I told her that I honestly didn’t know (not helpful, I realize). I can’t possibly know what it feels like to have to make this kind of decision, but what I do know is how it feels to be inadequate. All my years of experience and degrees from school haven’t prepared me to make her dream come true. What I can do, though, and what I plan to do, is to help her through this process, regardless of outcome.
It takes courage to open up and share feelings and experiences.
I will admit that even if we are not experiencing your exact experience, we share your sense of helplessness.
So this message is a tribute to her and others like her who let us into their lives and invite us to be part of their very personal journeys.
We are grateful.
~Monica Moore MSN, RNC
Thanksgiving thoughts, during the days before the holiday.
Preparations are in full swing. Travel arrangements are also being commenced or coordinated, whether driving, flying or picking people up.
Cooking or meal planning has started and shopping for ingredients is obvious when you walk into any grocery store.
Expectations are high. We are to be thankful, grateful, happy, content.
Uh, huh. Except for when we're not.
Infertility and Gratitude
Today's blog is about infertility and gratitude and thanksgiving.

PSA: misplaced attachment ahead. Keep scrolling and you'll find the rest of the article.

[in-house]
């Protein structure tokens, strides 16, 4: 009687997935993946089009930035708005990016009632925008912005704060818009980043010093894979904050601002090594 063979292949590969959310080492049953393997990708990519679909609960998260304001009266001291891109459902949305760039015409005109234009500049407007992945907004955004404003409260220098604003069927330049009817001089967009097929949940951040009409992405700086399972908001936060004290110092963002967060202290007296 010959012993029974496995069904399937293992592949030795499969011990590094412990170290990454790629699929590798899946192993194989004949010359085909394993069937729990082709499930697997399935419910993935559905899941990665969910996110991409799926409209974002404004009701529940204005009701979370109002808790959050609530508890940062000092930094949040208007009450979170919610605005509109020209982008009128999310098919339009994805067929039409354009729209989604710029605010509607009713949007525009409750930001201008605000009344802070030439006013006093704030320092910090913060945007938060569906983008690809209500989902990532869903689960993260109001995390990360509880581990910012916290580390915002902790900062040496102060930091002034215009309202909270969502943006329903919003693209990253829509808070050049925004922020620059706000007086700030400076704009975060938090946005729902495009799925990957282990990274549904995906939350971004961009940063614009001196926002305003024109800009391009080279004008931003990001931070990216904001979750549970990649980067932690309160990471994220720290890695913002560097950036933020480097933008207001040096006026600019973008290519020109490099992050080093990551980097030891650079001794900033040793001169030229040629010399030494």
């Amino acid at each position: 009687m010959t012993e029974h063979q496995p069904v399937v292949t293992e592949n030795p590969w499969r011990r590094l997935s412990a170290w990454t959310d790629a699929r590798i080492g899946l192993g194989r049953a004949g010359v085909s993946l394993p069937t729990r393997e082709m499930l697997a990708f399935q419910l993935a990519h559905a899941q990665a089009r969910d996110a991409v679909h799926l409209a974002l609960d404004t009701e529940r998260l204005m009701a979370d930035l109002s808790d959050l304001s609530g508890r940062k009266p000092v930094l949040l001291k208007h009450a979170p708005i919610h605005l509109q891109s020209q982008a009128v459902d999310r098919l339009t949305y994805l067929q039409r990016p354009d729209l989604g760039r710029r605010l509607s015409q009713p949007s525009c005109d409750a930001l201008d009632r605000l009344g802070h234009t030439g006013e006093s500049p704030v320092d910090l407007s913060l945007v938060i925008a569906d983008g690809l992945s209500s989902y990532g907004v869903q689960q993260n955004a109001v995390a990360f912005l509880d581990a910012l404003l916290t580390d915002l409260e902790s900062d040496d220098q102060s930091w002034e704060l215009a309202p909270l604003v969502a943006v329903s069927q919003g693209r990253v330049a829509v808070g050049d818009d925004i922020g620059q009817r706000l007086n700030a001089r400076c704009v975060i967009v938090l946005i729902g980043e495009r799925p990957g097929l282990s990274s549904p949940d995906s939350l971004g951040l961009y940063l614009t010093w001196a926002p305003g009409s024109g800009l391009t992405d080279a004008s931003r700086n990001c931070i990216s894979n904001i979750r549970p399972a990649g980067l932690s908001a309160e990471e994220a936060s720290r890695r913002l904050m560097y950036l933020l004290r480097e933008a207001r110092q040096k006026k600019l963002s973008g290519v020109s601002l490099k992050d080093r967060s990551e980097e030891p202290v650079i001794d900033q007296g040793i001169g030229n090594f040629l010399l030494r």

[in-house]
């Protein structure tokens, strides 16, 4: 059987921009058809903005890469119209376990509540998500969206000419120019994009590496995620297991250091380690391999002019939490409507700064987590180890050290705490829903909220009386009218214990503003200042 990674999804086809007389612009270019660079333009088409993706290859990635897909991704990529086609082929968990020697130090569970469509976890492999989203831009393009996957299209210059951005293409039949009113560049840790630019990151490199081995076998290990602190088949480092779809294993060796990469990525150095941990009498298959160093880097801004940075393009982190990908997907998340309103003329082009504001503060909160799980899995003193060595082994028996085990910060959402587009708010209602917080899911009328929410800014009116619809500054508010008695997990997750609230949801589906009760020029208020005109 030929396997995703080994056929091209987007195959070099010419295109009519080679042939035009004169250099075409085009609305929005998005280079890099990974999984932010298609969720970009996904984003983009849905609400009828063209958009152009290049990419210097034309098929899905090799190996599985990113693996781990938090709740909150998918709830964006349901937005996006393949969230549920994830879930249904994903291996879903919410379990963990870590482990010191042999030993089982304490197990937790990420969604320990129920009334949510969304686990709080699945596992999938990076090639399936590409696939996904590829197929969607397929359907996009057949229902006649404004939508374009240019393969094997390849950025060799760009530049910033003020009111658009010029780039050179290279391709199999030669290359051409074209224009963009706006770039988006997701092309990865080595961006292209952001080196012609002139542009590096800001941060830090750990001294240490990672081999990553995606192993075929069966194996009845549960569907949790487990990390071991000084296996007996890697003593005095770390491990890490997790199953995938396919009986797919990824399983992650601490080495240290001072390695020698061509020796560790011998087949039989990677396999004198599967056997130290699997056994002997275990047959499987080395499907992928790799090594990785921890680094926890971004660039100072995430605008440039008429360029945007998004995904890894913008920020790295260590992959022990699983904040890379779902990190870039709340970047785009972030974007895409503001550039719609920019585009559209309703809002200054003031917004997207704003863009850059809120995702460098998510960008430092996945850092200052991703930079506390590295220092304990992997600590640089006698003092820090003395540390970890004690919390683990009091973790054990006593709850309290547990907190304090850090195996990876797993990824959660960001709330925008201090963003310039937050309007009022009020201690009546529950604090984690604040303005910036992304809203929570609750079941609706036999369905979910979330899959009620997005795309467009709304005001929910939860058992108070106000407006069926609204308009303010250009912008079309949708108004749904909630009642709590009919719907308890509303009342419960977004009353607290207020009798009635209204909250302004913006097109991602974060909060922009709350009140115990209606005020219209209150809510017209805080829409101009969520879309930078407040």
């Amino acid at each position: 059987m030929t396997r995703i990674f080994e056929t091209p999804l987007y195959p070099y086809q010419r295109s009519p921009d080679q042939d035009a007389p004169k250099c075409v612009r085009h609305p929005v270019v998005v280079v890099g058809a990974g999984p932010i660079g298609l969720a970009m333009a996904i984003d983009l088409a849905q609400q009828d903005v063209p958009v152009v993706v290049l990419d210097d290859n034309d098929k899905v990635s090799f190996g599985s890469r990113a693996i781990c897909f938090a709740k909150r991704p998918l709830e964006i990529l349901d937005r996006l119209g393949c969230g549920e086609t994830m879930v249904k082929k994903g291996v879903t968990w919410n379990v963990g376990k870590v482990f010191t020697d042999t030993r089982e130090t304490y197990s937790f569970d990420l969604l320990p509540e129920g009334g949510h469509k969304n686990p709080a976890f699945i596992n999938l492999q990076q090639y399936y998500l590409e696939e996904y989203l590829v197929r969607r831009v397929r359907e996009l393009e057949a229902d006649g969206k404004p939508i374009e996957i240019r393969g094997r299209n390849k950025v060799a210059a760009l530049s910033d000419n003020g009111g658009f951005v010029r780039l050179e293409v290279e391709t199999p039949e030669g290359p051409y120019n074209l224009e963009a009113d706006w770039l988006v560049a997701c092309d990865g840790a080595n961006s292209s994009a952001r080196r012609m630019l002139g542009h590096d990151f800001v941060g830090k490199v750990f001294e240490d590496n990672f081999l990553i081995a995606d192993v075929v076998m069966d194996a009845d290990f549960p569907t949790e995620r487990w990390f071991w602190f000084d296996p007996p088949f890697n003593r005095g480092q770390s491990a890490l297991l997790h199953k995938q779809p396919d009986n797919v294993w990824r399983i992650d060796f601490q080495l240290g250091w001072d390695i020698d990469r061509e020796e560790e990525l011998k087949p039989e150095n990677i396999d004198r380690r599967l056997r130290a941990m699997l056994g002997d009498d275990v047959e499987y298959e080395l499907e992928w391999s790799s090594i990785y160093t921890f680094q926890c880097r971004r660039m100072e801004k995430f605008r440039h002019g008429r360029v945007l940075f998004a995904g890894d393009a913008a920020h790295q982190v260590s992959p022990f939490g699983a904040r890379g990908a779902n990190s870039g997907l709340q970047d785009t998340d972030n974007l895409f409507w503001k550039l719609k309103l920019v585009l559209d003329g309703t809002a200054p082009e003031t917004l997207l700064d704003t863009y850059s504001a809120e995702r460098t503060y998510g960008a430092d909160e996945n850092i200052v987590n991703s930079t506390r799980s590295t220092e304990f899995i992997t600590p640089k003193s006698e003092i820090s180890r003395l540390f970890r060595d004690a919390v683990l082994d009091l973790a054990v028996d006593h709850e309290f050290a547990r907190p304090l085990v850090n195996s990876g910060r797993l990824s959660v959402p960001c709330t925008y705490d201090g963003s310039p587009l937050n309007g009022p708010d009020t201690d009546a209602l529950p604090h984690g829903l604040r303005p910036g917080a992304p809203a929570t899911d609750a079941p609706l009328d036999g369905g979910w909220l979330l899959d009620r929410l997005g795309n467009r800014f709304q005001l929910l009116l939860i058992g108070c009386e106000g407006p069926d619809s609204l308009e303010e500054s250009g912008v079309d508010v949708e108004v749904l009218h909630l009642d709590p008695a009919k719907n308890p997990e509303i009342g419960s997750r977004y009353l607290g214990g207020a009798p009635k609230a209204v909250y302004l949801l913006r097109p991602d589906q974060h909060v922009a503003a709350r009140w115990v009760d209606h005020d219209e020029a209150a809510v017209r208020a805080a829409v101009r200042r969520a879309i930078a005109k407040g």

So many of us experiencing infertility do feel gratitude about so many things. I know this because I get to speak to so many of you.
Here's what I've heard lately, from you, about gratitude and thanksgiving, in your voices:
- "I'm grateful for the strength and foundation of my marriage"
- "I'm grateful for the support and help my friends have given me"
- "Every single day, I find things that bring me joy"
- "I'm so thankful for my job, which is so fulfilling"
- "The support that I feel from my family holds me up"
- "How interesting to see where support comes from, unexpected people who understand what I'm going through"
- "I love noticing the things that make other people smile"
- "Music brings me joy, even on the worst days"
- "Knowing that my husband is there for me, means everything"
- "I know that a child will enter my life, one way or another"
- "My faith sustains me"
- "I'm so grateful for the medical care and attention that I get from my doctors and medical staff"